• Joseph Poewhit (2/7/2010 4:05:00 AM)

    POE, brings a real perspective of GOD, the universe and the minute size of a dew drop.Capturing the mortal clay of our selfs, in the vastness of GODS heaven (Report) Reply

  • Indira Renganathan (2/7/2010 3:47:00 AM)

    A released spirit after death doesn't mean to be the liberated soul.....it's only the spirit fresh with the dead's still alive thoughts or emotions from which the soul is to depart once for all for next birth after a destined period....and that is the mystery of mysteries....the poet has depicted it beautifully.... (Report) Reply

  • Terence George Craddock (2/7/2010 2:09:00 AM)

    Edger Allan Poe is the master of the macabre in both short story and in verse. The persona of this poem relates another of Edger's possible thematic dimensions of death. These spirits of the dead are lost souls newly come into death, and we witness their first hour of death, as our own potential after life. 'Into thine hour of secrecy', could be our own fate or destiny, our own first awakening in death. The newly deceased are advised 'Be silent in that solitude', in that first hour, because
    In life before thee, are again
    In death around thee, and their will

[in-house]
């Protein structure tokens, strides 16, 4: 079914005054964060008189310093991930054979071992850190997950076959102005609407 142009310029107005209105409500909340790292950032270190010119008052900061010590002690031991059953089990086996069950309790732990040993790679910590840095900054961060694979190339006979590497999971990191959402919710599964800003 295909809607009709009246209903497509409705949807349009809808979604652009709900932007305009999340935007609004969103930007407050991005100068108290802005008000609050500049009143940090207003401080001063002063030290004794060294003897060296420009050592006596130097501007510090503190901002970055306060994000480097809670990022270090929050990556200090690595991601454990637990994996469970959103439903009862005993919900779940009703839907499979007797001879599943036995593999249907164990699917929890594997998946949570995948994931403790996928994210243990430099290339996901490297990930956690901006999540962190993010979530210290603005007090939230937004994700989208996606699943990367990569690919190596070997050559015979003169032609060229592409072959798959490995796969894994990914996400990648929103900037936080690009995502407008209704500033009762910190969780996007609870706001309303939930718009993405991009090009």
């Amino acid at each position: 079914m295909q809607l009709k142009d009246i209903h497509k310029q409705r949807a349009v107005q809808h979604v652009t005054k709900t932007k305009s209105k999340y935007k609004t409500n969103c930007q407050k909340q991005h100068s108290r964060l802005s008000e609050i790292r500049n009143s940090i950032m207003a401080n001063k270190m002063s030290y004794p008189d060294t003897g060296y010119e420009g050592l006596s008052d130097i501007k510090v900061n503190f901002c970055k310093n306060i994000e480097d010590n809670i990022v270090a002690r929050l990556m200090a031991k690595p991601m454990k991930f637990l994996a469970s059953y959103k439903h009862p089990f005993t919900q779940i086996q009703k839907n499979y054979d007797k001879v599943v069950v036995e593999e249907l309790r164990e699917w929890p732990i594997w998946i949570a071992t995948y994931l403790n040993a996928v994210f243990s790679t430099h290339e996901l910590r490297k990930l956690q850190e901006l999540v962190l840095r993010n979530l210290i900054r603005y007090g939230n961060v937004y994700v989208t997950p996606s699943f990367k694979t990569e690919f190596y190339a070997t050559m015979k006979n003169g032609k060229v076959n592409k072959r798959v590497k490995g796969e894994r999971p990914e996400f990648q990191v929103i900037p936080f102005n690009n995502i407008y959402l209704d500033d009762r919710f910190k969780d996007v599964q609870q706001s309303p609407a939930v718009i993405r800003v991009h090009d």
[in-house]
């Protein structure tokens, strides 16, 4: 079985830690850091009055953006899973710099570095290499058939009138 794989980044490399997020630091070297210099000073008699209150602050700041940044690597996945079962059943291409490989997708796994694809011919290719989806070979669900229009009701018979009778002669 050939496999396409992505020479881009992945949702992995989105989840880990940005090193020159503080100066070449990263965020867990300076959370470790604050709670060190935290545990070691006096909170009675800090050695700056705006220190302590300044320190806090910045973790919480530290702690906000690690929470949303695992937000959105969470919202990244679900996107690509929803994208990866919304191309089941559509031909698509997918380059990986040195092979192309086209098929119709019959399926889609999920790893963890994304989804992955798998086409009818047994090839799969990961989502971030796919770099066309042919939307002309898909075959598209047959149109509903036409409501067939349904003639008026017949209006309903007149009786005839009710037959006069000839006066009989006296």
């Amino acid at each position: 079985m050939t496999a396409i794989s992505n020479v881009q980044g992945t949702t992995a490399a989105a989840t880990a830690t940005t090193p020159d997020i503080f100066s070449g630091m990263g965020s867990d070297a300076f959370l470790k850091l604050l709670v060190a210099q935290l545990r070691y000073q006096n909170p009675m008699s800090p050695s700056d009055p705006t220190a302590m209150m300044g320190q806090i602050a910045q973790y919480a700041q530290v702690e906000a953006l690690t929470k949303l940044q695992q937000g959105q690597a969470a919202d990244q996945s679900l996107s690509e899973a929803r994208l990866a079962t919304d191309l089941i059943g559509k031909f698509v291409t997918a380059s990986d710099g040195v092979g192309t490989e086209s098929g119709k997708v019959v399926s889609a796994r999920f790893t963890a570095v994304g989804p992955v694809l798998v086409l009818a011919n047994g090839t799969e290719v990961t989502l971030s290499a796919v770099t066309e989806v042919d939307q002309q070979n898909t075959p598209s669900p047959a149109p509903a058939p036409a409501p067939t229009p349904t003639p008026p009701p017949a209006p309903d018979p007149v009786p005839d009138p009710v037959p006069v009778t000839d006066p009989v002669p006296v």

Shall overshadow thee; be still.
    The concept of spirits long dead assuming greater power than the newly dead is embedded in many cultures. The poem attains rich macabre imagery but the essence is
    Now are thoughts thou shalt not banish,
    Now are visions ne'er to vanish;
    These words describing thoughts and visions ne’er to banish or vanish, imply an eternity to face the consequences of our deeds in life in a limbo of the lost. Another rich tale from a master, at invoking settings of emotive alternative realities. (Report) Reply

  • Ramesh T A (2/7/2010 1:58:00 AM)

    With the death everything will not disappear of a person! Spirit of persons like the light of hope burning inside, like the dew dropp on leaves and mist on hills will be there forever. This will be as mysterious as the mist on the hill ever! Nice speculation over matter after death! (Report) Reply

  • Ross Tirapelle (11/25/2009 9:20:00 PM)

    It sems like a warning to me... Tread light when you walk upon the dead or ghosts and goblins will come and shake your bed. I love Poe! (Report) Reply

  • Patrick Bois (2/7/2009 3:19:00 PM)

    He's talking about the incessant dialogue between mortality and immortality, mortals and immortals, and how that's a mystery. It pays to reread before pinning down something so masterful. (Report) Reply

  • Glen Moore (2/7/2008 10:15:00 AM)

    The poem flows well. He sees an emptiness to death. I can understand how someone could feel that way. But death has not stopped life. Wonderful people pass through the world and really leave legacies and positive memories. John Donne 'For Whom the Bell Tolls, ' has a fuller view of death.

    I suppose Poe is talking about the mystery of death. Perhaps that is the theme. But he let his characteristic dreary and morbid feelings make the mystery too much indifference and misery. (Report) Reply

Read all 24 comments »